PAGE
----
Britons are divided but weighted toward the Tories. Could it be the handling of the current crisis putting them in the lead?
By Hannah Lingard: POLITICAL Columnist
A recent poll conducted by YouGov has suggested that the Conservative party has opened up a 13 point lead over Labour.
The poll, conducted between the 3rd and 4th of March, found that if an election was held tomorrow, 45% would support the Conservatives, whilst 32% would vote for Labour. The Liberal Democrats trailed far behind.
This poll is not unique. An Opinium poll held between the 24th and 26th of February found that 43% intended to vote for the Conservatives, even though the same poll revealed that 45% of participants disapproved of the Conservative government’s handling of the pandemic.
There is much to disapprove of. At the time of writing, 140,062 people have died with COVID-19 recorded on their death certificate. This is the fifth highest death toll in the world, despite the UK being the 21st most populated country.
On the 19th of February, a High Court judge ruled that Matt Hancock, the Secretary of State for Health and Social Care, had acted unlawfully when he failed to publish COVID contracts within the 30-day period set by law, thereby avoiding any Parliamentary scrutiny. Reports of government cronyism are widespread. The Conservatives have been heavily criticised for failing to properly award vital COVID contracts. In November 2020, it was widely reported that Alex Bourne, Hancock’s former neighbour, was supplying the government with millions of vials for COVID tests. Bourne’s packaging business usually made plastic cups and food takeaway boxes; it had no experience in medical supply production.
In January the school meal scandal became headline news. As the UK went into its third lockdown and children who would normally receive free school meals were told to stay at home, images of inadequate food parcels appeared across social media. The inadequate food parcels, which were meant to substitute school meals, were met with national outrage.
Reasons for dissatisfaction are plentiful. So how can it be that almost half of the UK population disapprove of the Conservative’s handling of the pandemic, yet they are so far ahead in the polls?
1. The UK Media:
The Daily Mail is the UK’s most read paper. In May 2020, an average of 980,000 copies of the publication were sold a day. The Sun is the UK’s second most read paper. What these papers write matters, as it influences millions of readers. Both papers have a right-wing agenda and write headlines supporting the Conservatives. But their disapproval of Labour is also important. Misleading headlines surrounding the Labour Party leader, Keir Starmer’s, personal wealth is one example. The previous leader, Jeremy Corbyn, was the recipient of almost constant undermining criticism.
2. A WEAK ALTERNATIVE:
In June 2020, Keir Starmer had been leader of the Labour Party for two months and had the highest opposition leader rating since Tony Blair.
This approval rating has now reduced from 48% to 35% during a period when Starmer has chosen not to speak out against the failings of the Conservative government (on COVID and Brexit). In 2020, the UK saw the most excess deaths since WWII, yet Starmer has arguably failed to capitalise on this and offer an alternative. He has been given the chance to critique the opposition in multiple interviews, but he has failed to do so in any real way.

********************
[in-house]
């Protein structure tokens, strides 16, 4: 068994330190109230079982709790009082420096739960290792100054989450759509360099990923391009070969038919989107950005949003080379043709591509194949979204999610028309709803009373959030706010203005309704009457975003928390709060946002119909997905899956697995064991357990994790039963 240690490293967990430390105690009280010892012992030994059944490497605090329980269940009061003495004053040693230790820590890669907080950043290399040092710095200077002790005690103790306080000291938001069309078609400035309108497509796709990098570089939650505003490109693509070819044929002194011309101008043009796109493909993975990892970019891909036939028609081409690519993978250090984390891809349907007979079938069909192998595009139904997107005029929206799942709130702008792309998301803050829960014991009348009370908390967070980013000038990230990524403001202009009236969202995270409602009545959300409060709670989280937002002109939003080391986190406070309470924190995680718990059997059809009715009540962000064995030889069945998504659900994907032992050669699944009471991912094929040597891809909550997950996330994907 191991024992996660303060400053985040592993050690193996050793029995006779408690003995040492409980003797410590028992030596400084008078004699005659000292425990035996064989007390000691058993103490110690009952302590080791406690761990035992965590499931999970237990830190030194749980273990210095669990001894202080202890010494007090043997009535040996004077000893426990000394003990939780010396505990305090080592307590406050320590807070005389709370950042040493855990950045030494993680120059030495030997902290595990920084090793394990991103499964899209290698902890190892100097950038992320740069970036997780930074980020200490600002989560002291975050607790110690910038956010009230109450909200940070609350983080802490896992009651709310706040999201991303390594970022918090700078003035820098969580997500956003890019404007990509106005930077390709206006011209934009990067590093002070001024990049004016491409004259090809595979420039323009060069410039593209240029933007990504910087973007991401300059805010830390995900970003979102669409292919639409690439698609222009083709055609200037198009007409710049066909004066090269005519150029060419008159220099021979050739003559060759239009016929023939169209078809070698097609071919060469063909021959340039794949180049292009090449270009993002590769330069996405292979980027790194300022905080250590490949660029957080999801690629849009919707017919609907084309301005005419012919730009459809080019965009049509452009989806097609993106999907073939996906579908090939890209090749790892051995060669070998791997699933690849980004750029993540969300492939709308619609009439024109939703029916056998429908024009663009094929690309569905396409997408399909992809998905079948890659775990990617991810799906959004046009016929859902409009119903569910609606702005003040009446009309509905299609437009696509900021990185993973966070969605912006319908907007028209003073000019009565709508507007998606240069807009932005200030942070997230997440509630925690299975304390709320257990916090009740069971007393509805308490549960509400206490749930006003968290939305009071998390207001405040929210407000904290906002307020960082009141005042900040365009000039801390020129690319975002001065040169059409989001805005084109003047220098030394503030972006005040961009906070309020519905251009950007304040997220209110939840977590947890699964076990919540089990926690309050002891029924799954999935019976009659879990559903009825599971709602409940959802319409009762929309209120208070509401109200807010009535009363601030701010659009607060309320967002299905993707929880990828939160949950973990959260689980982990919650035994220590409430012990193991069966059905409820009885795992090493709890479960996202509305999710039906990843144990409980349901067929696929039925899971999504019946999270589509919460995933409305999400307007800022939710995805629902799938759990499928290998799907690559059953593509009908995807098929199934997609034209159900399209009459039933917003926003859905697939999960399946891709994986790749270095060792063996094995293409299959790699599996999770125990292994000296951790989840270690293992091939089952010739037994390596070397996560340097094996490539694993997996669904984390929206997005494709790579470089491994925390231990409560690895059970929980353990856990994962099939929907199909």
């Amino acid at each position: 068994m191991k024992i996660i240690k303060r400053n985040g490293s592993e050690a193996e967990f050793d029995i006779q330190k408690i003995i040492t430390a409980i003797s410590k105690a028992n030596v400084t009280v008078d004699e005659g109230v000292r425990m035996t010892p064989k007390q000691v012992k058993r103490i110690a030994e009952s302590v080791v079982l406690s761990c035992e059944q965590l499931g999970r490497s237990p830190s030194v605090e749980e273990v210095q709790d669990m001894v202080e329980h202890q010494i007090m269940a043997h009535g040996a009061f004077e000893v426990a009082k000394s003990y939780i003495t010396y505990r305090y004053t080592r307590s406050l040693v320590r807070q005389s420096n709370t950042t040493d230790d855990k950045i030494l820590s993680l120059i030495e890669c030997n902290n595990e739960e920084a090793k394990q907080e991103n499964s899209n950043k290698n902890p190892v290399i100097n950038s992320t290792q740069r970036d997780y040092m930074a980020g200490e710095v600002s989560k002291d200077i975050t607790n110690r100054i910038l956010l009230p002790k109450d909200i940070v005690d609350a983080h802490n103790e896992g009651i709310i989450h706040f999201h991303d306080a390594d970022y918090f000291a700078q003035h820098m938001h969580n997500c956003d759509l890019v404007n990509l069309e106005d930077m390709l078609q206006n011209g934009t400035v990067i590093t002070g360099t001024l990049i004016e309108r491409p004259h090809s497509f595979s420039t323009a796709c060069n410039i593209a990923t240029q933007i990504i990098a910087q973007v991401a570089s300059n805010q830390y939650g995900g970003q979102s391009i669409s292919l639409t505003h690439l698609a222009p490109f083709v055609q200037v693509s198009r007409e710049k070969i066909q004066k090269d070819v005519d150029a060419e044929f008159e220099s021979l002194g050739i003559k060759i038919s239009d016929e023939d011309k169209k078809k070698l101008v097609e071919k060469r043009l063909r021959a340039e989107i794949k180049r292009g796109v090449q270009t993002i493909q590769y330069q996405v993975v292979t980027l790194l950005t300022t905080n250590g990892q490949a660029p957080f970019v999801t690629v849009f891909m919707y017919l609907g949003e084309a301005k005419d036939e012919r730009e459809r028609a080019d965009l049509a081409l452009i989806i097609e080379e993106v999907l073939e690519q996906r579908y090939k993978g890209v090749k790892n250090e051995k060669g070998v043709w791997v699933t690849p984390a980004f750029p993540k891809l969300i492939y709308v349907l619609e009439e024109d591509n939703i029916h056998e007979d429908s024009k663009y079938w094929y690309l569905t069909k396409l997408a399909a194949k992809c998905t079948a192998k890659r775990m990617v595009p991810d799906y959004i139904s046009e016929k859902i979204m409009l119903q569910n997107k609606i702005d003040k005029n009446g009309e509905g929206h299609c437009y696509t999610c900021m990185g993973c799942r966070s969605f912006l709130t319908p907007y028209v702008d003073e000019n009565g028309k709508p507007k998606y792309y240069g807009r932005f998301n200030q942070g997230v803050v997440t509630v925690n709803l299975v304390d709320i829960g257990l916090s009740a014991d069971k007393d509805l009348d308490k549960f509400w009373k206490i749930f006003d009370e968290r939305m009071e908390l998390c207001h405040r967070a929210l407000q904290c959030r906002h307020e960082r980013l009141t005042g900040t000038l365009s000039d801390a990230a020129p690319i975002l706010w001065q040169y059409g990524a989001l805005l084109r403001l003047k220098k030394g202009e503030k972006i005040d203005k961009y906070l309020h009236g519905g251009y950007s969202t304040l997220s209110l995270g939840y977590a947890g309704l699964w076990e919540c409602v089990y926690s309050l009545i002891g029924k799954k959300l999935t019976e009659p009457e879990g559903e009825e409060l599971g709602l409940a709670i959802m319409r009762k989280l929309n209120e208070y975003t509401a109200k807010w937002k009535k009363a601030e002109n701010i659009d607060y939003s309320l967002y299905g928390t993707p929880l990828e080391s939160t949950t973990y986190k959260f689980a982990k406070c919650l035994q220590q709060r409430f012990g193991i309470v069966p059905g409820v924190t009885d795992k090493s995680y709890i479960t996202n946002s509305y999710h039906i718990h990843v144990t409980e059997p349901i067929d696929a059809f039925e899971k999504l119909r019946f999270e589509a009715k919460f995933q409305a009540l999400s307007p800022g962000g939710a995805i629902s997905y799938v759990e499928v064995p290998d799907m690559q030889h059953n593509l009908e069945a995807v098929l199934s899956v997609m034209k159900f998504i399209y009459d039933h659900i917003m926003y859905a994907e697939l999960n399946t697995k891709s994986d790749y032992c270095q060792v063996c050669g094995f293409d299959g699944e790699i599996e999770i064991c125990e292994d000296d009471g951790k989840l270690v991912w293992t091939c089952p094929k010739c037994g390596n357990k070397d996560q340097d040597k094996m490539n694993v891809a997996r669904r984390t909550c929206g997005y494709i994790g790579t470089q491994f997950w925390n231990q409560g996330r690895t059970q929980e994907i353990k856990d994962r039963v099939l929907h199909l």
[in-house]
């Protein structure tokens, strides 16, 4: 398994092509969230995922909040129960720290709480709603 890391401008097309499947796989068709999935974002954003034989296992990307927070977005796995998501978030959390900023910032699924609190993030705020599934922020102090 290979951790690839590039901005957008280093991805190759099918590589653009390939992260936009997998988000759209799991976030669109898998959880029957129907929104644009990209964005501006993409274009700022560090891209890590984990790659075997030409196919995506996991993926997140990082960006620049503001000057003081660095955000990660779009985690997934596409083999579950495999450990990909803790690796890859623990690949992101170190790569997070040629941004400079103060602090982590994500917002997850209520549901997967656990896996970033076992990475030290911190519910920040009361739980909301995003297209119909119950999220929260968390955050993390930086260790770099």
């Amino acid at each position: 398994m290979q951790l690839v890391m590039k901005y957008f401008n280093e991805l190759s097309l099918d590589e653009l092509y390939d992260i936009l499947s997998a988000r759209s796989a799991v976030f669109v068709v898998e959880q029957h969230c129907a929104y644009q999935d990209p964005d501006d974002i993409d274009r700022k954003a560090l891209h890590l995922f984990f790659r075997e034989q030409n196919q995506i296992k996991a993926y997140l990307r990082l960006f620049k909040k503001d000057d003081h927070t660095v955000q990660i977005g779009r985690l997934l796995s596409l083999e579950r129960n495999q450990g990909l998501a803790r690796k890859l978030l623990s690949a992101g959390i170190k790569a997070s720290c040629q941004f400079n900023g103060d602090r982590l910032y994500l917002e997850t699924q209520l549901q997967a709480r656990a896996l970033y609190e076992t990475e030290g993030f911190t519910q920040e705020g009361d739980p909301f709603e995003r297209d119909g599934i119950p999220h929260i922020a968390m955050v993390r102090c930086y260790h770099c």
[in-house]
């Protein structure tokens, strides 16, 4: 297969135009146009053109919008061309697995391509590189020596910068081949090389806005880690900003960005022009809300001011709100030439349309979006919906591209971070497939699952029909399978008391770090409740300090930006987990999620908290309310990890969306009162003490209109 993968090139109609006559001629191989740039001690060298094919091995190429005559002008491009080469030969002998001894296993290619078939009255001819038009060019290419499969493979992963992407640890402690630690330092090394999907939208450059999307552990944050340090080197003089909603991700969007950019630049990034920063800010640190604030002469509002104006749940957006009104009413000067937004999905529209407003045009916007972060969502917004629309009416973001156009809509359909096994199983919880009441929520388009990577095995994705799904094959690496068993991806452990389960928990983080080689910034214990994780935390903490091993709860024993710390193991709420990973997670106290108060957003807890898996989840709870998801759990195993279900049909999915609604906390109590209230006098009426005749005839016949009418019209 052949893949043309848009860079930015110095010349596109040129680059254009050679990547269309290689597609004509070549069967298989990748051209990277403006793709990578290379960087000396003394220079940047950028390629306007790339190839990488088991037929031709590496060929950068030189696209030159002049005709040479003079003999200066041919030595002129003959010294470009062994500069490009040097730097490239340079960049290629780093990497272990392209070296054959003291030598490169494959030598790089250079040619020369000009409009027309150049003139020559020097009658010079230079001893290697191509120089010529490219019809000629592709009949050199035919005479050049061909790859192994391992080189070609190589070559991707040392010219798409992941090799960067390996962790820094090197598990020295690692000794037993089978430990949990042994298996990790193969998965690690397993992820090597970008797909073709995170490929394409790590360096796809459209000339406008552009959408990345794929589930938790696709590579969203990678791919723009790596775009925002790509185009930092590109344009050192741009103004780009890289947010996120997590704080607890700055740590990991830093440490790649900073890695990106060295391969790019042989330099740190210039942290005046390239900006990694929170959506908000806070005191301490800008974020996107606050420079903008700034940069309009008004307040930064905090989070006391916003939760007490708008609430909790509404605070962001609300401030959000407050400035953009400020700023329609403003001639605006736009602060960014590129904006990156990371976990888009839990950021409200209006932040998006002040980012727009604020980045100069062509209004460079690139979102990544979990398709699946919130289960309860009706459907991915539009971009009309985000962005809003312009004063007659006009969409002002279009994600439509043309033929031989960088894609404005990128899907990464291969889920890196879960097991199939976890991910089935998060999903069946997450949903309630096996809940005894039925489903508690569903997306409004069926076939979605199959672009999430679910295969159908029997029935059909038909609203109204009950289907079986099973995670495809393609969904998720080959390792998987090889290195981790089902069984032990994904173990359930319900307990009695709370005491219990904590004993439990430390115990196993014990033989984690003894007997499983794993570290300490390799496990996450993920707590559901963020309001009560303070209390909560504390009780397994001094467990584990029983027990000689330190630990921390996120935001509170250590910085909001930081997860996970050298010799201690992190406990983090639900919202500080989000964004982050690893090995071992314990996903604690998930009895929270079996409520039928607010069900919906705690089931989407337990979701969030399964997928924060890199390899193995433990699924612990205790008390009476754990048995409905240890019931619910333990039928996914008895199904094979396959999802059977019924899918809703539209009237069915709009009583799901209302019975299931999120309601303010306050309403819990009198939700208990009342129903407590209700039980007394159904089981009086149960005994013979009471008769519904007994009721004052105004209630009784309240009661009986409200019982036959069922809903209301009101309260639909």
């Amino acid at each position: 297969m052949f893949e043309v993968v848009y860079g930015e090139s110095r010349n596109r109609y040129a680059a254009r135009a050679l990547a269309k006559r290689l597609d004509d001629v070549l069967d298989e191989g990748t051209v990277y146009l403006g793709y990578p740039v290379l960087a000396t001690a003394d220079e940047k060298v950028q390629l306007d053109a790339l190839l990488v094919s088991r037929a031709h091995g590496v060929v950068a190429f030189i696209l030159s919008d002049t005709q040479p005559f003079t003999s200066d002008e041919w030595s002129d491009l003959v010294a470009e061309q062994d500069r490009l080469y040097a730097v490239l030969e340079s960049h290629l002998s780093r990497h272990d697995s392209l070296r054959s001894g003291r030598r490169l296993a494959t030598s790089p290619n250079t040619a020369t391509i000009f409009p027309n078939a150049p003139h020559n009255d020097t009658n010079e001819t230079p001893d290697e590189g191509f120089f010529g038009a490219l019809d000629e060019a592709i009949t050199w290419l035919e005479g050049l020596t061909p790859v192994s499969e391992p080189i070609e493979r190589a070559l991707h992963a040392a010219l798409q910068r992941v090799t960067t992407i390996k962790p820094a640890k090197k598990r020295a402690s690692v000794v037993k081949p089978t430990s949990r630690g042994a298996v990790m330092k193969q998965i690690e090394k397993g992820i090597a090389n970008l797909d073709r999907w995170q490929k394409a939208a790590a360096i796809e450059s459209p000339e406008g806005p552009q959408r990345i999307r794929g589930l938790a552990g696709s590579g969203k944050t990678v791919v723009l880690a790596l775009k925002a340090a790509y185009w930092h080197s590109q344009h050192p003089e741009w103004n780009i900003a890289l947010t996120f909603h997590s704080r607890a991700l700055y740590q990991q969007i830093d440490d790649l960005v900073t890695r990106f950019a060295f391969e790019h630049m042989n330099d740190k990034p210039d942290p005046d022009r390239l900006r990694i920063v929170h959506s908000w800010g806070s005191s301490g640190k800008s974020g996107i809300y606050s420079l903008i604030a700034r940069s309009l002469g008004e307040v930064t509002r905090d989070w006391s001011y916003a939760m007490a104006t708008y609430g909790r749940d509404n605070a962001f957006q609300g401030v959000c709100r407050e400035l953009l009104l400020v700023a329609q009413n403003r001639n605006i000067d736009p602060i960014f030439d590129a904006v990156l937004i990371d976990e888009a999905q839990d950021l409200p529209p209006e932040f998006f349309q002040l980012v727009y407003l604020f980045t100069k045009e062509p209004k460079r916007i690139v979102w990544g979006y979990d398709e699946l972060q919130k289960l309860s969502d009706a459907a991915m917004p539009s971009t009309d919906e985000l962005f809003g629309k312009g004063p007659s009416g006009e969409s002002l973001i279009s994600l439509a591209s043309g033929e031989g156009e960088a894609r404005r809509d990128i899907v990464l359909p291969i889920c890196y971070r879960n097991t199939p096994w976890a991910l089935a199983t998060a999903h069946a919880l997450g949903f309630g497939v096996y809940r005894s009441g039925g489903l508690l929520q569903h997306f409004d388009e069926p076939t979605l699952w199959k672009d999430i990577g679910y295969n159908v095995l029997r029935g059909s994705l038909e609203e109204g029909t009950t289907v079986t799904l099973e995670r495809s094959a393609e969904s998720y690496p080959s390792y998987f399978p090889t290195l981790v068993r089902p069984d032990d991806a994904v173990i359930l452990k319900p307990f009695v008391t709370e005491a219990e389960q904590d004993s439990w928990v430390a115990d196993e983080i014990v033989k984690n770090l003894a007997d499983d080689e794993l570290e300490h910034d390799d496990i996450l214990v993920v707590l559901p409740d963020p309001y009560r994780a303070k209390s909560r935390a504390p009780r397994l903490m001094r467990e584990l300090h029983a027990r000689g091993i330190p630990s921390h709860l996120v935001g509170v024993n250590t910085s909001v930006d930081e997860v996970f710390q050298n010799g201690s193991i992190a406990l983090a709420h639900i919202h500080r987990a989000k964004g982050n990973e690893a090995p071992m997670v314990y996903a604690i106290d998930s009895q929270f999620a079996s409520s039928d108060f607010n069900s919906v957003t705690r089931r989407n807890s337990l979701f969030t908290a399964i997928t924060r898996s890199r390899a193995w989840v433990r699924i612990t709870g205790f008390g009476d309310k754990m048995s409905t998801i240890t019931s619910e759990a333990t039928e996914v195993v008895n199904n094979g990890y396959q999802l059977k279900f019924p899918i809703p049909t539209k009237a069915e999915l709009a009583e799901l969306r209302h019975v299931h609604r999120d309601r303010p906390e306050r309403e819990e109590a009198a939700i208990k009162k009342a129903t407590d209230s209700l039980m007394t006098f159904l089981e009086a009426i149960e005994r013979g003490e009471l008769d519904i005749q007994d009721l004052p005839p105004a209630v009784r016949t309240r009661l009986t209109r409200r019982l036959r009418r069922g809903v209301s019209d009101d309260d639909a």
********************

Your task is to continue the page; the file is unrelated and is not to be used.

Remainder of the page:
The UK was the first country in the world to start vaccinating its population against COVID-19. At the time of writing, 21,091,267 doses of vaccinations have been given in the UK. This is undoubtedly an achievement and provides hope that life may soon resemble more “normal” times. The Conservatives have been quick to claim the credit for what has been seen as a successful roll out by the NHS. This contrasts with the lack of blame that attaches for their many failures, such as the UK’s Test and Trace system.
4. The Demise of the Liberal Democrats:
In the 2010 election, the Liberal Democrats won 23% of the vote. In 2019, the party won just 11.5% of the vote. This decline in votes was largely due to the party’s decision to form a coalition with the Conservatives following the 2010 election. During the coalition, the party went against its manifesto on multiple occasions, and this damaged its reputation.
The Liberal Democrats used to provide an alternative middle ground to Labour and, predominantly, the Conservatives. Those who used to support the Liberal Democrats may now abstain from voting or more naturally may support the Conservatives, which helps to explain their lead. Its decline as a party also means there is one less voice criticising the current government.
5. Polls Are Misleading:
The recent poll has created headlines which do not present the whole story. Polls may be based on small samples, who may be self-selected or carefully chosen. The YouGov poll comes with a survey results’ table which provides a more complete understanding but will be read by very few. The poll was based on a small sample of just 1,715 people and only just over 500 said they would vote for the Conservatives.
The table records that 11% of participants said they would not vote, while almost 20% said they didn’t know who they would vote for. There is no information about how the sample was chosen. YouGov was founded in 2010 by Nadhim Zahawi, who is now a Conservative MP. It is important to remember how this might influence YouGov’s agenda and what they promote. For instance, YouGov’s poll synopsis fails to mention that more participants now think it was wrong to leave the EU, compared to those who believe it was the right decision.